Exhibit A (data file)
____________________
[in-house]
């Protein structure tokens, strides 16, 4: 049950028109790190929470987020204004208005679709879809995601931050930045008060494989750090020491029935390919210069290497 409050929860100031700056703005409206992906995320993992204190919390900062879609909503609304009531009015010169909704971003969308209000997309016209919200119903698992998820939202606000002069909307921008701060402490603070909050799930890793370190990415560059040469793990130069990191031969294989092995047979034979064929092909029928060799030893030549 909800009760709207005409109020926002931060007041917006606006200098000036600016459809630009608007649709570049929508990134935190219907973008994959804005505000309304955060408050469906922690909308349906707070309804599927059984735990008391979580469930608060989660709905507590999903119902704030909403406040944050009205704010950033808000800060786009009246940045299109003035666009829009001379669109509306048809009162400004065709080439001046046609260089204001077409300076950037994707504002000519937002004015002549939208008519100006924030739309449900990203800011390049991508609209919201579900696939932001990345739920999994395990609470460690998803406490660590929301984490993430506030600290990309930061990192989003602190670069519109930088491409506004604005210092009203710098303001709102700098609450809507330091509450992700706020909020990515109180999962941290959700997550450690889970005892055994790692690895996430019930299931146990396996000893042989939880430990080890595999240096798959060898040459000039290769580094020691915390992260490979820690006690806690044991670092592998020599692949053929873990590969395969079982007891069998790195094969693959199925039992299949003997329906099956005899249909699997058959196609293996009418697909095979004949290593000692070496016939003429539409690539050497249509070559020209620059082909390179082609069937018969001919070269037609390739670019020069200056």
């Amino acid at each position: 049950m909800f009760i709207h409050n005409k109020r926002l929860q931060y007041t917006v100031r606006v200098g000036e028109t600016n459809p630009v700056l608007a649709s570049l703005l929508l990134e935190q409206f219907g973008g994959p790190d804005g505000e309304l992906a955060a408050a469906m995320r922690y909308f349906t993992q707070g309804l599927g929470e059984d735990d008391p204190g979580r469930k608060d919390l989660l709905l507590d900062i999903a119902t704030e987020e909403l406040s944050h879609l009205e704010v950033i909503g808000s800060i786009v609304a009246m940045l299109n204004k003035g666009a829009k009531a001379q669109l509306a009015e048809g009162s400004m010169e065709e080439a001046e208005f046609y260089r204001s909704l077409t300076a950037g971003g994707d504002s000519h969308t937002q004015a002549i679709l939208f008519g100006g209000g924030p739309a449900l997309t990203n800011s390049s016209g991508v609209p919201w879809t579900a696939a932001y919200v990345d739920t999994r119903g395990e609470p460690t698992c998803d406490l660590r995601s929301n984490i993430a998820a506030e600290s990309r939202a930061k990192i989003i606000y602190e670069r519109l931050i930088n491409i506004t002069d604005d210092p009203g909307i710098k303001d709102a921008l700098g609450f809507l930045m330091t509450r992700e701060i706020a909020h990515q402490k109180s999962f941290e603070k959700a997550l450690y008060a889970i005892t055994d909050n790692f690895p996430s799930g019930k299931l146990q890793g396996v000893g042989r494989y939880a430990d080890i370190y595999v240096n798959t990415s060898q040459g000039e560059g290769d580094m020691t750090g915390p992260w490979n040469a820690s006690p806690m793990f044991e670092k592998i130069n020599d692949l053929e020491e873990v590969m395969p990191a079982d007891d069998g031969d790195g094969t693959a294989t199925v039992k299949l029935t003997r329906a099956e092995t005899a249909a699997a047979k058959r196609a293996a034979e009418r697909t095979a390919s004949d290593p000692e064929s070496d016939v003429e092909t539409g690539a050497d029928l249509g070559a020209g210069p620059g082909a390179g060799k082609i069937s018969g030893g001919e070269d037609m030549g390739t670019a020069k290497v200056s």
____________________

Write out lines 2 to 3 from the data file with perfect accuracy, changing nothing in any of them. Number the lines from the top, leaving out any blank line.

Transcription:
């Protein structure tokens, strides 16, 4: 049950028109790190929470987020204004208005679709879809995601931050930045008060494989750090020491029935390919210069290497 409050929860100031700056703005409206992906995320993992204190919390900062879609909503609304009531009015010169909704971003969308209000997309016209919200119903698992998820939202606000002069909307921008701060402490603070909050799930890793370190990415560059040469793990130069990191031969294989092995047979034979064929092909029928060799030893030549 909800009760709207005409109020926002931060007041917006606006200098000036600016459809630009608007649709570049929508990134935190219907973008994959804005505000309304955060408050469906922690909308349906707070309804599927059984735990008391979580469930608060989660709905507590999903119902704030909403406040944050009205704010950033808000800060786009009246940045299109003035666009829009001379669109509306048809009162400004065709080439001046046609260089204001077409300076950037994707504002000519937002004015002549939208008519100006924030739309449900990203800011390049991508609209919201579900696939932001990345739920999994395990609470460690998803406490660590929301984490993430506030600290990309930061990192989003602190670069519109930088491409506004604005210092009203710098303001709102700098609450809507330091509450992700706020909020990515109180999962941290959700997550450690889970005892055994790692690895996430019930299931146990396996000893042989939880430990080890595999240096798959060898040459000039290769580094020691915390992260490979820690006690806690044991670092592998020599692949053929873990590969395969079982007891069998790195094969693959199925039992299949003997329906099956005899249909699997058959196609293996009418697909095979004949290593000692070496016939003429539409690539050497249509070559020209620059082909390179082609069937018969001919070269037609390739670019020069200056």
């Amino acid at each position: 049950m909800f009760i709207h409050n005409k109020r926002l929860q931060y007041t917006v100031r606006v200098g000036e028109t600016n459809p630009v700056l608007a649709s570049l703005l929508l990134e935190q409206f219907g973008g994959p790190d804005g505000e309304l992906a955060a408050a469906m995320r922690y909308f349906t993992q707070g309804l599927g929470e059984d735990d008391p204190g979580r469930k608060d919390l989660l709905l507590d900062i999903a119902t704030e987020e909403l406040s944050h879609l009205e704010v950033i909503g808000s800060i786009v609304a009246m940045l299109n204004k003035g666009a829009k009531a001379q669109l509306a009015e048809g009162s400004m010169e065709e080439a001046e208005f046609y260089r204001s909704l077409t300076a950037g971003g994707d504002s000519h969308t937002q004015a002549i679709l939208f008519g100006g209000g924030p739309a449900l997309t990203n800011s390049s016209g991508v609209p919201w879809t579900a696939a932001y919200v990345d739920t999994r119903g395990e609470p460690t698992c998803d406490l660590r995601s929301n984490i993430a998820a506030e600290s990309r939202a930061k990192i989003i606000y602190e670069r519109l931050i930088n491409i506004t002069d604005d210092p009203g909307i710098k303001d709102a921008l700098g609450f809507l930045m330091t509450r992700e701060i706020a909020h990515q402490k109180s999962f941290e603070k959700a997550l450690y008060a889970i005892t055994d909050n790692f690895p996430s799930g019930k299931l146990q890793g396996v000893g042989r494989y939880a430990d080890i370190y595999v240096n798959t990415s060898q040459g000039e560059g290769d580094m020691t750090g915390p992260w490979n040469a820690s006690p806690m793990f044991e670092k592998i130069n020599d692949l053929e020491e873990v590969m395969p990191a079982d007891d069998g031969d790195g094969t693959a294989t199925v039992k299949l029935t003997r329906a099956e092995t005899a249909a699997a047979k058959r196609a293996a034979e009418r697909t095979a390919s004949d290593p000692e064929s070496d016939v003429e092909t539409g690539a050497d029928l249509g070559a020209g210069p620059g082909a390179g060799k082609i069937s018969g030893g001919e070269d037609m030549g390739t670019a020069k290497v200056s």